Commission member Timothy J. Roemer, a former Democratic congressman from Indiana, said, "We need this extension in order to thoroughly sift through all the facts, carefully evaluate a set of recommendations and not have a rush to judgment."

The report said the various calls from passengers and flight crew members indicated that they were aware that their planes had been hijacked but were unable to confirm that a terrorist was in the pilot's seat because many of them had been moved to the backs of the aircraft.

Some callers noticed erratic plane movements. A passenger aboard Flight 175 predicted that hijackers intended to fly the plane into a building, the report said. A passenger on Flight 77, which hit the Pentagon, had learned of the fate of two other flights, 11 and 175, which had crashed into the World Trade Center towers.

In the final minutes of Flight 11, Ong was able to reach American Airlines operations specialist Nydia Gonzalez in Cary, N.C. Gonzalez testified that the 23-minute call is "etched in my memory for the rest of my life."

Ong: Somebody is stabbed and, um, I think . . . [unclear] can't breathe . . . I don't know. I think we're getting hijacked.

American Airlines operations male voice: What seat are you in? Ma'am are you there?

Ong: Yes.

Operations: What seat are you in?

Operations female voice: Ma'am what seat are you in?

Ong: [Unclear] We were supposed to go to LA. And the cockpit is not responding and --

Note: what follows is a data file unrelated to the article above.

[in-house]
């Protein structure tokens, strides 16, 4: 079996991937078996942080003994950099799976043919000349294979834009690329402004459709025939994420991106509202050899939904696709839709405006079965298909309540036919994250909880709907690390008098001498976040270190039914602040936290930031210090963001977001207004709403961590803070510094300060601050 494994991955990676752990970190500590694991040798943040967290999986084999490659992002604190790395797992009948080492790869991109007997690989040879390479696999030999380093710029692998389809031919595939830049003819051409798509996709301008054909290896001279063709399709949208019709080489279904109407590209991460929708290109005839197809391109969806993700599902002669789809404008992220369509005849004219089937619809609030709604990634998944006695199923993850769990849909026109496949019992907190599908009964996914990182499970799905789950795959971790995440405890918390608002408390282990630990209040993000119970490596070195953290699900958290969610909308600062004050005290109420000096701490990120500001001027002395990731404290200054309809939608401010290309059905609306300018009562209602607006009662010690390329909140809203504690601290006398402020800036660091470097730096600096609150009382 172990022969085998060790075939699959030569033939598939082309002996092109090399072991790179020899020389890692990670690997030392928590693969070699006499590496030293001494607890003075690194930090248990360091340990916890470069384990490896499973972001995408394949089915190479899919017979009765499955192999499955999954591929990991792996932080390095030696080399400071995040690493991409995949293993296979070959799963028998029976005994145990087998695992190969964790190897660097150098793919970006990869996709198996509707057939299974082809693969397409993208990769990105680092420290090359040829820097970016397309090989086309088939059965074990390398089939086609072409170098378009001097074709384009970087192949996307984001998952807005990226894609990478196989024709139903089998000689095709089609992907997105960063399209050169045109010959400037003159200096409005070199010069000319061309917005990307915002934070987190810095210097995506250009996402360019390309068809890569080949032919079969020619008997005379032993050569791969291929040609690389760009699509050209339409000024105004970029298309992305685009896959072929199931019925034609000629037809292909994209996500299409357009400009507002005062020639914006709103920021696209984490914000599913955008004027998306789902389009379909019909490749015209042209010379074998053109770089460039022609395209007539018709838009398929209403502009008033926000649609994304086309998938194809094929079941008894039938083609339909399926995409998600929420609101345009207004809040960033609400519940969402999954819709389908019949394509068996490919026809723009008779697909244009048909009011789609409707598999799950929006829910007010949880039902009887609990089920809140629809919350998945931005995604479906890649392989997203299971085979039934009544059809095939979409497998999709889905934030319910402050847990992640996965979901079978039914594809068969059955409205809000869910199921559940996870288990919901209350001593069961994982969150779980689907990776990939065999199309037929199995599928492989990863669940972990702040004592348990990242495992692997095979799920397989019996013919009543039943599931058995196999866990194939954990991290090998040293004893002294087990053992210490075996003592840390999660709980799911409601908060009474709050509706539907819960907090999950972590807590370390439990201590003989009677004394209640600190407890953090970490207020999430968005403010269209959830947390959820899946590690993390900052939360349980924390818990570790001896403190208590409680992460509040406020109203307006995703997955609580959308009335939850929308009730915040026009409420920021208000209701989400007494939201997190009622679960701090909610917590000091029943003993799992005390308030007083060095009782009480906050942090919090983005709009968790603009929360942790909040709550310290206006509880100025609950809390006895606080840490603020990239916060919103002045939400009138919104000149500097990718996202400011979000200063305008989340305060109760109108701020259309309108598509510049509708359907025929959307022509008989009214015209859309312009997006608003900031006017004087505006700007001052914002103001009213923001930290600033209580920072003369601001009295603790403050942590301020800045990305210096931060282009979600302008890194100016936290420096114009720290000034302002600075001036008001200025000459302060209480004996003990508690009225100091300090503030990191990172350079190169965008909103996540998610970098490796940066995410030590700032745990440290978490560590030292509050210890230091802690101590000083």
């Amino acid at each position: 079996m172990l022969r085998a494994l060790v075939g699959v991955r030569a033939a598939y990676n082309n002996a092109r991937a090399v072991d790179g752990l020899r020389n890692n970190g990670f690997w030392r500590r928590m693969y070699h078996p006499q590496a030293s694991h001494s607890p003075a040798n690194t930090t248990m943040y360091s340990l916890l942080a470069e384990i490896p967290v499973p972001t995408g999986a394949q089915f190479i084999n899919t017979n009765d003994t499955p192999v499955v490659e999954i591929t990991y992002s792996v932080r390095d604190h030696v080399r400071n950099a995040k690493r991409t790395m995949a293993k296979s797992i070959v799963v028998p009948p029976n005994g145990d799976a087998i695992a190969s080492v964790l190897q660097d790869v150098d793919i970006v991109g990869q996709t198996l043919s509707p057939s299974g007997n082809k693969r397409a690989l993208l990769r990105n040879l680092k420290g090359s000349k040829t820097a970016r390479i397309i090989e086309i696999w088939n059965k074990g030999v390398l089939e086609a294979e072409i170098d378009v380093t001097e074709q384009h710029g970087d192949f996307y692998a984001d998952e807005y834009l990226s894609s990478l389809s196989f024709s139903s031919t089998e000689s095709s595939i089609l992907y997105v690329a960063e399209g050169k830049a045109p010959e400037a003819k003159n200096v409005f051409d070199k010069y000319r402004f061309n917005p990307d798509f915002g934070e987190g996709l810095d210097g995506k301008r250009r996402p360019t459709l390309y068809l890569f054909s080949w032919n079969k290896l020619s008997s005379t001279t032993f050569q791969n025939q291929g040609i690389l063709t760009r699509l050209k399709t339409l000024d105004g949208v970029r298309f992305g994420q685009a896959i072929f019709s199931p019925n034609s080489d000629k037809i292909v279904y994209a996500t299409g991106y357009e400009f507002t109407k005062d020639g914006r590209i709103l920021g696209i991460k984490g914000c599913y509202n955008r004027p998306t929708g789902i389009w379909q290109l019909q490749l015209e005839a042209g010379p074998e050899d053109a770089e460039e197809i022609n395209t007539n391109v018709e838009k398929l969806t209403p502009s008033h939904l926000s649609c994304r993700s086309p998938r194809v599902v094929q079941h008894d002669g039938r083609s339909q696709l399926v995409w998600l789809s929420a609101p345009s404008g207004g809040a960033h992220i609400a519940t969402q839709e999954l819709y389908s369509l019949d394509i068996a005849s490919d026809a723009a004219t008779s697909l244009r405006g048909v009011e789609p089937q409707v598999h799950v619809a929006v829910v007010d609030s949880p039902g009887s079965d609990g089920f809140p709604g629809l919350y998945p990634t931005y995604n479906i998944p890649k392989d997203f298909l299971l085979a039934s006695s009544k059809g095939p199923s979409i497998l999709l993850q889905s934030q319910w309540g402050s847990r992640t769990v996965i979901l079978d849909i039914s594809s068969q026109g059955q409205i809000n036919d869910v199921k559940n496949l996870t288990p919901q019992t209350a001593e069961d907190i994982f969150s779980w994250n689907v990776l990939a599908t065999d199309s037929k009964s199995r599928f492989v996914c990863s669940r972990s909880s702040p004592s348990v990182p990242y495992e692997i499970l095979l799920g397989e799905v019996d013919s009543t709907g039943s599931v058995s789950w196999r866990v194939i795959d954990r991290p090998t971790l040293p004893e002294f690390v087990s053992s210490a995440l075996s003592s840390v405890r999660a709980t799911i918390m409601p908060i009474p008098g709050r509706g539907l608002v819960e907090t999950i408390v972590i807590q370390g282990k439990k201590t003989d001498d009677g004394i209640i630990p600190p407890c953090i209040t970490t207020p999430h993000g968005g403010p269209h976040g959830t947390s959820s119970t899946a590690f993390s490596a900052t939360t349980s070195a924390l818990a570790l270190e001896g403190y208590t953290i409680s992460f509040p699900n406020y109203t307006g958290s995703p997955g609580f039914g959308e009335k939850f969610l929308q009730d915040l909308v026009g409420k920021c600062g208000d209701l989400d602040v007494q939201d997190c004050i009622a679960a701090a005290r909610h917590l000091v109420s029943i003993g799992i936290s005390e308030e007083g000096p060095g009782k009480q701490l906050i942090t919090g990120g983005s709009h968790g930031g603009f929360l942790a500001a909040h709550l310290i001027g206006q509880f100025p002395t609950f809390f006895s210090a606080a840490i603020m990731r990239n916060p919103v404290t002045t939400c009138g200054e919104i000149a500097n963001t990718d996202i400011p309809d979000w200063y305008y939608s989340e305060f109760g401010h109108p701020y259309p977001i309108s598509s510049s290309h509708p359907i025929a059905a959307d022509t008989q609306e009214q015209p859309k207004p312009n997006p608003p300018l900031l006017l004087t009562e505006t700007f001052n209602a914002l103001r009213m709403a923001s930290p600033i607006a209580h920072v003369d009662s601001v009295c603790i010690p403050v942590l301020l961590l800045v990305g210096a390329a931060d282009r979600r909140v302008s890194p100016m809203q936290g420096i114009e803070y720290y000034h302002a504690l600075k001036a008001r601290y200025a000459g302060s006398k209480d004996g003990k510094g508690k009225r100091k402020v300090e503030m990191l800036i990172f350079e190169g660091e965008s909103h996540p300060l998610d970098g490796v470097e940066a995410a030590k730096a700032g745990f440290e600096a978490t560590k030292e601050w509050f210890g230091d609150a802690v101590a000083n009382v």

Operations: What seat are you sitting in right now? What's the number of your seat?

Ong: Okay I'm in the jumpseat right now. I'm in 3R.

Operations: Okay. Are you a flight attendant? I'm sorry, did you say you were the flight attendant?

Ong: Hello? You need to speak up, I can't hear you.

Operations: What is your name?

Ong: Okay. My name is Betty Ong. I'm a flight attendant on Flight 11.

Operations: Okay.

Ong: The cockpit is not answering their phone. And there is somebody stabbed in business class . . . and they can't breathe in business class or something. Somebody's got Mace or something.

On the tape, an unidentified operations specialist says that Ong is on Flight 12, then corrects himself and asks about the stabbed flight crew members. Ong responds by telling him, "Number 1" and "Number 5" have been stabbed, apparently referring to a first-class flight attendant and a purser. During the call, Ong's voice sounds concerned but calm and the plane's engines can be heard humming in the background.

On a second call played yesterday, American's Gonzalez talks with a 911 dispatcher alerting him to the stabbing reported aboard Flight 11. Gonzalez keeps Ong on the other line, at times asking for more details.

The call ends:

911: We have contacted air traffic control. . . . He turned the transponder off and we don't have a definitive altitude for him.

After Gonzalez listens to information from the 911 dispatcher, she checks the other line to reach Ong.

Gonzalez: What's going on, Betty? Betty, talk to me. Betty, are you there? Betty? Have we lost her? I think we might have lost her.

Some family members of the victims, who attended the hearings, said the tapes provided some closure. "All the visions I had of what he must have gone through . . . were made real," said Rosemary Dillard, whose husband, Eddie A. Dillard, was aboard Flight 77. "I appreciated it. It was hard to listen to."

Staff researcher Margot Williams contributed to this report.

Among 9/11 panel witnesses are American Airlines chief Gerard J. Arpey, left; Tim J. Ahern, American ex-vice president; Edmond L. Soliday, United Airlines ex-vice president; and Andrew P. Studdert, formerly of United Airlines.